Diagnostic radiation exposure risk in a contemporary cohort of male patients with germ cell tumor - Abstract

PURPOSE:We determined the total amount of diagnostic radiation that a patient with testicular cancer receives during the course of treatment and the associated risk of secondary malignancy.

MATERIALS AND METHODS: At a single institution 119 men with seminomatous and nonseminomatous germ cell tumors of the testis were retrospectively identified. Annual and lifetime exposure to radiation was determined for each histological subtype. Values were assessed for compliance with International Commission of Radiological Protection guidelines.

RESULTS: The cohorts included 55 patients with seminomatous and 64 with nonseminomatous germ cell tumor. Between the groups no difference was found in the lifetime (215.5 and 214.1 mSV, p = 0.96) or the annual (104.6 and 104.6 mSV, respectively, p = 1.0) radiation dose. Of the 41 patients with more than 5-year followup 32 (78%) were in violation of guidelines by exceeding 20 mSV per year of radiation. Also, 74 patients (61.7%) received 50 mSV or greater of radiation during a 1-year period. Using the previously calculated excess relative risk for solid cancer and leukemia, excluding chronic lymphocytic leukemia, the RR was 68 and 329, respectively, with a 2.1% lifetime risk of fatal cancer over the baseline risk.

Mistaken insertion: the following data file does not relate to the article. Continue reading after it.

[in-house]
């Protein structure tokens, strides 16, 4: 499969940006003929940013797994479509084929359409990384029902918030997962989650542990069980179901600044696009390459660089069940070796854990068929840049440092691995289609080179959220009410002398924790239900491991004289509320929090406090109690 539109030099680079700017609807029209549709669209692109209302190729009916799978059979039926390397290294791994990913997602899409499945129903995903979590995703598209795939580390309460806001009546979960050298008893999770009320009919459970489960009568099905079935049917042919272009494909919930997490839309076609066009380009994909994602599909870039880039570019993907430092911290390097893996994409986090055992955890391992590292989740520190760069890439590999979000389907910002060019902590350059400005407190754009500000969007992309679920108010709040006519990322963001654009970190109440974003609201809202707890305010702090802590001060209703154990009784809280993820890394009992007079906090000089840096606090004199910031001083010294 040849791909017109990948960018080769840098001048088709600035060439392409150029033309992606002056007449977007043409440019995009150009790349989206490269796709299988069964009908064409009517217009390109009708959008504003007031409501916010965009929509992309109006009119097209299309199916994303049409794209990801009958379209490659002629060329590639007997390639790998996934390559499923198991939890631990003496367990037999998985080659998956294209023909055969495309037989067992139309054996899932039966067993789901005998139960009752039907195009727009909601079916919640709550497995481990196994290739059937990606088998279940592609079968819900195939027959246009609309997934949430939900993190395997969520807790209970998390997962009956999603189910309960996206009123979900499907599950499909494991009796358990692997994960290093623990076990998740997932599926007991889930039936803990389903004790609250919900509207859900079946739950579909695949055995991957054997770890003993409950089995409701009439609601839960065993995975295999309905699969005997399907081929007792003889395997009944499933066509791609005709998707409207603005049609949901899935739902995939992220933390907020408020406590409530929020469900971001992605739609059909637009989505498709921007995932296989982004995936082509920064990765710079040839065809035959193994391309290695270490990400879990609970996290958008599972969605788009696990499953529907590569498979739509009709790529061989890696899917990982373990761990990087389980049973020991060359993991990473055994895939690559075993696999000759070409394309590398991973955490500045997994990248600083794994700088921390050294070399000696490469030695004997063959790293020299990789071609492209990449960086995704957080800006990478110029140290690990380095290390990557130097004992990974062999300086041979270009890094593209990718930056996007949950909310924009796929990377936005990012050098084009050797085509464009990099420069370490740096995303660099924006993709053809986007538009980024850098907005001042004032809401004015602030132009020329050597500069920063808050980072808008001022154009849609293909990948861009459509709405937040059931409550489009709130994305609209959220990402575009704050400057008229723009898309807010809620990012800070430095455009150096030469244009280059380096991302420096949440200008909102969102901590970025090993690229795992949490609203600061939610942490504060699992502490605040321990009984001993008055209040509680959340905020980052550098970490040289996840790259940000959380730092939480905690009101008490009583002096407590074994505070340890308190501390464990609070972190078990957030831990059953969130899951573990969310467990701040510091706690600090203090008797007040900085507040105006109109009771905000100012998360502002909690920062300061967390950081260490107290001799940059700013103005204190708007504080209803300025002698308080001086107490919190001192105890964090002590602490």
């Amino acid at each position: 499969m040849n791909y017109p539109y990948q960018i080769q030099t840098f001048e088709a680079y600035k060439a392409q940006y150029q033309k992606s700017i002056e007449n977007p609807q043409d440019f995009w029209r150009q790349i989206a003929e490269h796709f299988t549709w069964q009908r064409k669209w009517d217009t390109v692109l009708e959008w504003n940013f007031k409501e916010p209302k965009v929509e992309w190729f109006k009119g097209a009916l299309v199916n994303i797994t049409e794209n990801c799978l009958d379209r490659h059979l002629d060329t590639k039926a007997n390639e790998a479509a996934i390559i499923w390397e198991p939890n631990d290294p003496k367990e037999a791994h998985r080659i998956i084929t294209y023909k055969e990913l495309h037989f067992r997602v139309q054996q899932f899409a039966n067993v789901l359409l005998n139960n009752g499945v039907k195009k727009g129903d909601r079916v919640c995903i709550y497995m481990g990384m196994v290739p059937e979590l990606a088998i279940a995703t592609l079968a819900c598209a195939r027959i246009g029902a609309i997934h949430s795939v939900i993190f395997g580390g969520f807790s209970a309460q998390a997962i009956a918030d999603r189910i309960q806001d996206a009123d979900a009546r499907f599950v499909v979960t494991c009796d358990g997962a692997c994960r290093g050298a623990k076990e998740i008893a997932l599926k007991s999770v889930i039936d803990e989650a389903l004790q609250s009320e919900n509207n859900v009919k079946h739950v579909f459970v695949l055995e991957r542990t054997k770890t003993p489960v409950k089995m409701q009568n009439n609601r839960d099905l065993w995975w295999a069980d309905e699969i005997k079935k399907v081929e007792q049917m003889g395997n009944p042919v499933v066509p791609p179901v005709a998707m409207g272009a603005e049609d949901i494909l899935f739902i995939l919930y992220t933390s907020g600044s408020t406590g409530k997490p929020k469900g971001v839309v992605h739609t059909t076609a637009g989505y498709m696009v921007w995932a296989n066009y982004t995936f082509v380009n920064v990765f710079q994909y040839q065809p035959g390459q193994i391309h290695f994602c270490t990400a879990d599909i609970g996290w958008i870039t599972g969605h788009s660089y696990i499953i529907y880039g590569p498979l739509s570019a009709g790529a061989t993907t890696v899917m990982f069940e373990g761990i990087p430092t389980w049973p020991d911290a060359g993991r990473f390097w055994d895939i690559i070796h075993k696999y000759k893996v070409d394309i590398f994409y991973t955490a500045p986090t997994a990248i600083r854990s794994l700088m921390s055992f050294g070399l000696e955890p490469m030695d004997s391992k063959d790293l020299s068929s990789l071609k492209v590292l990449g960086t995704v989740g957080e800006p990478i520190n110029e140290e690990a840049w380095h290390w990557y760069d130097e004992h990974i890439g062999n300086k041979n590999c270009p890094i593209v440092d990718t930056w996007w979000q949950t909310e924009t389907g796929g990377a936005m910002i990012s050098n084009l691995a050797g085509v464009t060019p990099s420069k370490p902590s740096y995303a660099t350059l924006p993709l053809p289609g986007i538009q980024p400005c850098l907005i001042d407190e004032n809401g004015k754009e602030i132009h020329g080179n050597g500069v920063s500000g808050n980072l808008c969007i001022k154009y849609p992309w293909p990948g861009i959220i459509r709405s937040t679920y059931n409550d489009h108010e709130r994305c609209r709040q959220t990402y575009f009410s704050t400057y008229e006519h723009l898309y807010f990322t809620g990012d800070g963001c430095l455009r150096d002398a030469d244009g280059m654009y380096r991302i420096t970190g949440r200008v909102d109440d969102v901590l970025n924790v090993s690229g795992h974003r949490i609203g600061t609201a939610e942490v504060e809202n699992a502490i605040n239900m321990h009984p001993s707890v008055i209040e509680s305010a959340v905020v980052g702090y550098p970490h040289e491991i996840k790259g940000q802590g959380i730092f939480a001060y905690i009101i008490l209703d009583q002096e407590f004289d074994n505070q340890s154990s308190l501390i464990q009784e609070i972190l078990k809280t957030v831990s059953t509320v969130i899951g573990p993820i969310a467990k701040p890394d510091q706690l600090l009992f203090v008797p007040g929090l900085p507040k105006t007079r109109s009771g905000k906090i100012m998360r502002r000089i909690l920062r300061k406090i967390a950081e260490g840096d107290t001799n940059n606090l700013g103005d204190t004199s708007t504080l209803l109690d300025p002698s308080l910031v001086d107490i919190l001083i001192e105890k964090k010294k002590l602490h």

CONCLUSIONS: At a tertiary care center with experience with managing testicular cancer 78% of patients with more than 5 years of followup exceeded current national and standard safety limits for radiation exposure. Imaging should be done judiciously in this population at high risk for radiation overexposure.

Written by:
Silva MV, Motamedinia P, Badalato GM, Hruby G, McKiernan JM. Are you the author?
Department of Urology, Columbia University College of Physicians and Surgeons, New York, NY, USA.

Reference: J Urol. 2012 Feb;187(2):482-6.
doi: 10.1016/j.juro.2011.10.028

PubMed Abstract
PMID: 22177144

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